DCCP started out at a faster pace, but has been going two a week for a little while now. There are about 20 issues to go. Bonus: More Arion this week, in issue 75!

Guy Gardner: Warrior: 33

11 issues to go.

Huntress: 19, 4-issue 1994 series

We wrap up the Cavalieri/Staton ongoing that introduced Helena Bertinelli, and then power through a Chuck Dixon mini from 1994. Will Huntress return next week, or will we move on?

Justice League America (Bwa-ha-ha) 51, 52

This one has a ways to go before having everything available.

Manhunter: 34

Four more issues till it’s all there!

Mister Miracle: 23-25

This wraps up the 70s run – Kirby and then Marshall Rogers, it’s all there! (I think DC also recently wrapped the 70s Return of the New Gods run, too.)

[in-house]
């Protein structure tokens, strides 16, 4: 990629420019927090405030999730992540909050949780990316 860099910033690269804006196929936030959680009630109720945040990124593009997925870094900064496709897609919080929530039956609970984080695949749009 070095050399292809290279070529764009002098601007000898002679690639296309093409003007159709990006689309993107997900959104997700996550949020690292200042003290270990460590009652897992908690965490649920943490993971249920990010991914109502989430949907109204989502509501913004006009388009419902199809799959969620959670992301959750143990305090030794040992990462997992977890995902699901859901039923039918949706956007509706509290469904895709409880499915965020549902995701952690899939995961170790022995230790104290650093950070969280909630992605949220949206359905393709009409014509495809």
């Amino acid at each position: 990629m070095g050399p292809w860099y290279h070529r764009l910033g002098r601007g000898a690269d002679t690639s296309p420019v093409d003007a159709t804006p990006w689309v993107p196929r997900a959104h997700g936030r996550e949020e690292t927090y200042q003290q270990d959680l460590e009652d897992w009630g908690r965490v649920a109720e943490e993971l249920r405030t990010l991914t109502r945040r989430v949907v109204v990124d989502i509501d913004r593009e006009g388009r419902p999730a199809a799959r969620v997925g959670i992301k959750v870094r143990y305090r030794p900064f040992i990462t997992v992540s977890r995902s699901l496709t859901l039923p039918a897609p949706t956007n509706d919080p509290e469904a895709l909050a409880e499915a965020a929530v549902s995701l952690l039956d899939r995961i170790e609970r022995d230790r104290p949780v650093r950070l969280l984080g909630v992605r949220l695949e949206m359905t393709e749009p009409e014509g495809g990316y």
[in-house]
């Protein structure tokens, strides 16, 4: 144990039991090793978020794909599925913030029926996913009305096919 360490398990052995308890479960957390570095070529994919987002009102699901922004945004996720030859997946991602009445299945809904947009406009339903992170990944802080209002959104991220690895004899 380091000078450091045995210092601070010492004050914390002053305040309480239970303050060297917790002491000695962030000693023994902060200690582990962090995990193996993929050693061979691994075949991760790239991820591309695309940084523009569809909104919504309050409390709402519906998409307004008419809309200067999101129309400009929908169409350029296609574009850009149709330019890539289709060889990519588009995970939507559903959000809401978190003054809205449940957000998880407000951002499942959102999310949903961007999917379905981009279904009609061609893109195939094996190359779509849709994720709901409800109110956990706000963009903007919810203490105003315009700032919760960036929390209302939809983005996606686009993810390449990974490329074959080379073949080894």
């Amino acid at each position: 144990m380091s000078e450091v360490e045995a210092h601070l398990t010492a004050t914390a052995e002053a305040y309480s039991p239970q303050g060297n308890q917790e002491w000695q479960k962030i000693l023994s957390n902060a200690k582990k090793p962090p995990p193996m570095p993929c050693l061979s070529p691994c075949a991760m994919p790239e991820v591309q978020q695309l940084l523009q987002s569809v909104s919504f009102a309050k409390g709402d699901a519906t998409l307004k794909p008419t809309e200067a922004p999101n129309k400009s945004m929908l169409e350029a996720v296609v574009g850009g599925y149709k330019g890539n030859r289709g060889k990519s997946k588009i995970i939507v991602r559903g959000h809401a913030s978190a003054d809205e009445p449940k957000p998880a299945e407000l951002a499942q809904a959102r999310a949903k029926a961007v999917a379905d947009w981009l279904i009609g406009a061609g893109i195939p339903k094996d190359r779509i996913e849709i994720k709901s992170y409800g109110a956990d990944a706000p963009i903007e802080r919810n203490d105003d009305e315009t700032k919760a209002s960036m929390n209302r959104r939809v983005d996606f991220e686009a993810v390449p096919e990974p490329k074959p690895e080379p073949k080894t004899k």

Superman (Bronze Age): 233

This is an interesting one. The Kryptonite Nevermore cover – I’m surprised it wasn’t available before this. Will DC continue from here? Their 70s Superman offerings on Comixology are paltry.

Wanderers: 7, 8

This 80s Legion spinoff ran 13 issues, so we’re almost there.

Wonder Woman (Silver Age): 130, 131

DC has been making silver age Wonder Woman stories available, probably wishing to expand their catalog in anticipation of the movie. At this point the silver age issues go from 112-131, with a couple of gaps.

Swamp Thing (Diggle/Dysart run): 25

4 more issues to go.

Trigger: 5

This Vertigo sci-fi series lasted 8 issues. I don’t remember it at all.